“He’s not very smart,” said Rosa in Spanish and she pointed to Joe. I laughed. “He went to school many years!” I replied in Spanish. “I did not go to school many years. He is the smart one!” Rosa shook her head firmly and pointed to Joe’s beer. “It is cerveza!” She declared. “Maybe, he drink wine like you he get smart.”
The Catamaran property was established more than 32 years ago by owner Kevin, and continues to be a stopping place for international travelers who wish to enjoy the “barefoot elegance” of this well-known jungle resort. Sometimes the hotel registry reads like a page from “Lifestyles of the Rich and Famous.” Catamaran’s website is http://www.catamaranisland.com/.
Several days later, Joe and I visited Monkey Bay Marina and marina manager Darrell Simpson took us on a tour of the property. Okies Darrell and his wife Chrystal came to Guatemala in their Endeavor 37, Marcella, “. . . and we kind of stayed,” laughed Darrell. Marcella was docked at Waterford Yacht Club in Kemah, Texas in 2003.
The 20+ Med-moor dockage at Monkey Bay Marina was a bit rolly, but I could see why cruisers would find it a good place to visit: the docks are new, the grounds are exceptionally well maintained, attractive, and the marina itself is very serene. As we strolled the property with Darrell, he pointed to various plants and in particular a tree bearing a small orchid-like flower at the tip of its delicate branches. “Pretty soon vanilla beans will sprout here,” he said.
Owner Karl Jacobs was in the process of adding a large palapa for boaters’ get-togethers, with a raised dorm area for guests. Joe’s favorite spot at Monkey Bay was the workshop area for boaters, complete with several electrical outlets, extension cords, and some on-site power tools./p>
We asked Darrel how often the monkeys actually visit Monkey Bay. “Not as often as you’d think,” he replied. “Sometimes they come in for the morning then take off. Sometimes they come in, hang around all day, nose around a little bit, take a nap, and then go back into the jungle.” He promised to announce on the morning net the next time the Howler Monkeys put in an appearance at the marina. Monkey Bay Marina’s website comes complete with monkey sounds at http://www.monkeybaymarina.com/.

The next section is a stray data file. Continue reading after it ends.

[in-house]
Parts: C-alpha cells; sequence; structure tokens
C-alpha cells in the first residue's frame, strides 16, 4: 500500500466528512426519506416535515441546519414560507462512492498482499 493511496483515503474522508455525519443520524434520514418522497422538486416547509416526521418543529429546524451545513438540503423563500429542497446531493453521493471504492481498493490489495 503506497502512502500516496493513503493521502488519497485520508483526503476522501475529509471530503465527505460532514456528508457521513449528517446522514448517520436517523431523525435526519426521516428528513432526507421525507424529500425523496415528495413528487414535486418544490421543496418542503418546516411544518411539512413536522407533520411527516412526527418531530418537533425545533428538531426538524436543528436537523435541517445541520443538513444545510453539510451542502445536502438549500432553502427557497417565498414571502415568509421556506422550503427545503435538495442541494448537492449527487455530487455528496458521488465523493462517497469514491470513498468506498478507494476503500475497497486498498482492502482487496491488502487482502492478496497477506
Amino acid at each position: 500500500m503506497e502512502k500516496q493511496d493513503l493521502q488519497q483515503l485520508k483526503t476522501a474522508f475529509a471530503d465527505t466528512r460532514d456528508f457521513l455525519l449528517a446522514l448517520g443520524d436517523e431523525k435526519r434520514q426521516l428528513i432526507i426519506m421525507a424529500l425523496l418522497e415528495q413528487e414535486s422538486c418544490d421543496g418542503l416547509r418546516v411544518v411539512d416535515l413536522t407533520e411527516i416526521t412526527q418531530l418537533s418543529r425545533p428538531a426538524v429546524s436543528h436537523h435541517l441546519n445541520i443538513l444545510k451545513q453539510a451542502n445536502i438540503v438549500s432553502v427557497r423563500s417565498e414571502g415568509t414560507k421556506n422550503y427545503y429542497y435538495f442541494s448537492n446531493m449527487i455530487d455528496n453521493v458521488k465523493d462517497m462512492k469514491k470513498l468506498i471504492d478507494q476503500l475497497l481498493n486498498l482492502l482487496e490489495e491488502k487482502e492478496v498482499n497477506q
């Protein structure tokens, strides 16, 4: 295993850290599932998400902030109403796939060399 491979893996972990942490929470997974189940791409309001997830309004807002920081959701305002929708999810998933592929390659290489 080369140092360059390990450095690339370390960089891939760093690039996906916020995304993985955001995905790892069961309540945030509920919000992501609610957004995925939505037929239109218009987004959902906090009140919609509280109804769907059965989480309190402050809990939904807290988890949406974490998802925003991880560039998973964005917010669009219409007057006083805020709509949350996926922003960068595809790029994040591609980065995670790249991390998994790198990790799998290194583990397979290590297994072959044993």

Cruisers and businesses monitor VHF channel 68 every day, but Monday through Saturday at 0730, boaters can tune into VHF channel 69 for the local net. This particular net offers advertising time to local restaurants, so their daily specials are announced in addition to other activities on the river. There is also a “jungle medic” husband/wife team that monitors VHF 68, available for emergency or general information questions. I often heard her responses to cruisers’ questions on the radio: “Well, you know there are some pretty weird things here in the jungle, so you need to cleanse it completely and . . .”
Marinas and businesses of interest to cruisers that monitor a frequency other than VHF 68 include:
The one-stop shopping website for Rio Dulce information is http://www.mayaparadise.com/. Shortly after our arrival, the website featured a large announcement, “Survivor is coming to Guatemala!” The show aired September 2005 on CBS and was filmed at Yaxha, north of the Rio Dulce. I’d never been much of a fan for “reality” television programs, but several family members had expressed excitement about the show, so I vowed to catch a couple of episodes if possible.
The Maya Paradise website offers Guatemala and Rio Dulce geographical and historical facts, a a href="http://www.jdoqocy.com/sk82gv30v2ILLQOSJSIKJOQPPOL" onmouseout="window.status=' ';return true;" onmouseover="window.status='http://www.skype.com';return true;" target="_blank">Skype directory (Skype is a free internet telephone and instant messaging service used by many cruisers), local and marine weather information, bus schedules, tide tables, ham radio and VHF marine net information, navigation and GPS information, sightseeing suggestions, local business index, environmental and educational information, maps and photos.
MMaya Paradise is hosted by Phillipe of Capt. Nemo’s Communications; the business is located on the walkway behind Bruno’s Marina and offers the largest and longest established internet café on the Rio Dulce with 11 computers, international telephone and fax services, computer rental, technical support, web page design and website hosting. Cruisers-slash-computer geeks will find their way to Capt. Nemo’s Communications at least once during their stay on the Rio Dulce.
In addition to “everything you ever wanted to know,” there is a forum for online communications between cruisers and one page that has tales of the Rio Dulce by area boaters. My favorite one tells the story of a British cruiser whose normally immaculate boat was frequently visited by Rio Dulce jungle spiders. In a fit of desperation, he went to a nearby tienda and told the shopkeeper he had tried flyswatters, insect sprays, a high-pressure water hose – nothing was working. The shopkeeper told the distressed boater that the store stocked the ultimate solution for Rio Dulce spiders, and solemnly reached under the counter and retrieved a hammer. With twinkling eyes, he placed it in the cruiser’s hand.
Our dinghy motor had been running petulantly, but Joe fine-tuned it and on the next market day (Saturdays and Wednesdays in Fronteras), I donned the largest backpack onboard and manned the helm of Flor Gris for the short trip into town.
Pull out the choke. Pull on the starter rope. Push in the choke and throttle down. Put it in gear. Go!